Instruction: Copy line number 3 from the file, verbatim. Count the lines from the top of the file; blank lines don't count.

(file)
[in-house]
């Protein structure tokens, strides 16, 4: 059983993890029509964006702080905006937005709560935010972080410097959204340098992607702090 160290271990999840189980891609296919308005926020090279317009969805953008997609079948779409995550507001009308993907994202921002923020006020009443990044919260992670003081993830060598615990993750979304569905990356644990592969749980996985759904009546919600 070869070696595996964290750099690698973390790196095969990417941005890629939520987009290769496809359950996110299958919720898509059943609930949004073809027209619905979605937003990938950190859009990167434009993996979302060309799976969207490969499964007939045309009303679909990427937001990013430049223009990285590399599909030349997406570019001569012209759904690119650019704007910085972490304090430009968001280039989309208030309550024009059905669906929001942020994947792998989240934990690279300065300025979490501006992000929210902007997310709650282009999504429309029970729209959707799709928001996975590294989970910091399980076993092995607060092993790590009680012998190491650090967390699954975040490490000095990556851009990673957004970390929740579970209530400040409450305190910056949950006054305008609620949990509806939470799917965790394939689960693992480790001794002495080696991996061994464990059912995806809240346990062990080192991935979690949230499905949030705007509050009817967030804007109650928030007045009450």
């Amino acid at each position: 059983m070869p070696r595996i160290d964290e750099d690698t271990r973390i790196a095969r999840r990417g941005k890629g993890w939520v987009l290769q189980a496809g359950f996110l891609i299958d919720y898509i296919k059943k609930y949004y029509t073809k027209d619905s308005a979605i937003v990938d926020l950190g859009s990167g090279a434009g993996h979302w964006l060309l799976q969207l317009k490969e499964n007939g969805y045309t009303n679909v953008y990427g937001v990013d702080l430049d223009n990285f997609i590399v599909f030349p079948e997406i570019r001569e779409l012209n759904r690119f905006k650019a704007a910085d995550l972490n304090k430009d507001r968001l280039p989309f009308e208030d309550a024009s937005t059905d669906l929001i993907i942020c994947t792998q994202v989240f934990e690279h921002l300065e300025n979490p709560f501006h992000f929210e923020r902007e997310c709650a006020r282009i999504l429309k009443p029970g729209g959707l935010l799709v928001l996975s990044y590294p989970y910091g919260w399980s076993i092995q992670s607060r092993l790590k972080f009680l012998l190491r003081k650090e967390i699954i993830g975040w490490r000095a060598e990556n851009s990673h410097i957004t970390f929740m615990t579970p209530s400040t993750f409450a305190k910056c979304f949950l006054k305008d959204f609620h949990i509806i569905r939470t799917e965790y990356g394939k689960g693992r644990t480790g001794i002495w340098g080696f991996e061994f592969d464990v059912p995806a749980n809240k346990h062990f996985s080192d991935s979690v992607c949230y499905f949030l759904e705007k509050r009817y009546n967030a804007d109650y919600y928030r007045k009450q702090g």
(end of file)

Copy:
């Amino acid at each position: 059983m070869p070696r595996i160290d964290e750099d690698t271990r973390i790196a095969r999840r990417g941005k890629g993890w939520v987009l290769q189980a496809g359950f996110l891609i299958d919720y898509i296919k059943k609930y949004y029509t073809k027209d619905s308005a979605i937003v990938d926020l950190g859009s990167g090279a434009g993996h979302w964006l060309l799976q969207l317009k490969e499964n007939g969805y045309t009303n679909v953008y990427g937001v990013d702080l430049d223009n990285f997609i590399v599909f030349p079948e997406i570019r001569e779409l012209n759904r690119f905006k650019a704007a910085d995550l972490n304090k430009d507001r968001l280039p989309f009308e208030d309550a024009s937005t059905d669906l929001i993907i942020c994947t792998q994202v989240f934990e690279h921002l300065e300025n979490p709560f501006h992000f929210e923020r902007e997310c709650a006020r282009i999504l429309k009443p029970g729209g959707l935010l799709v928001l996975s990044y590294p989970y910091g919260w399980s076993i092995q992670s607060r092993l790590k972080f009680l012998l190491r003081k650090e967390i699954i993830g975040w490490r000095a060598e990556n851009s990673h410097i957004t970390f929740m615990t579970p209530s400040t993750f409450a305190k910056c979304f949950l006054k305008d959204f609620h949990i509806i569905r939470t799917e965790y990356g394939k689960g693992r644990t480790g001794i002495w340098g080696f991996e061994f592969d464990v059912p995806a749980n809240k346990h062990f996985s080192d991935s979690v992607c949230y499905f949030l759904e705007k509050r009817y009546n967030a804007d109650y919600y928030r007045k009450q702090g």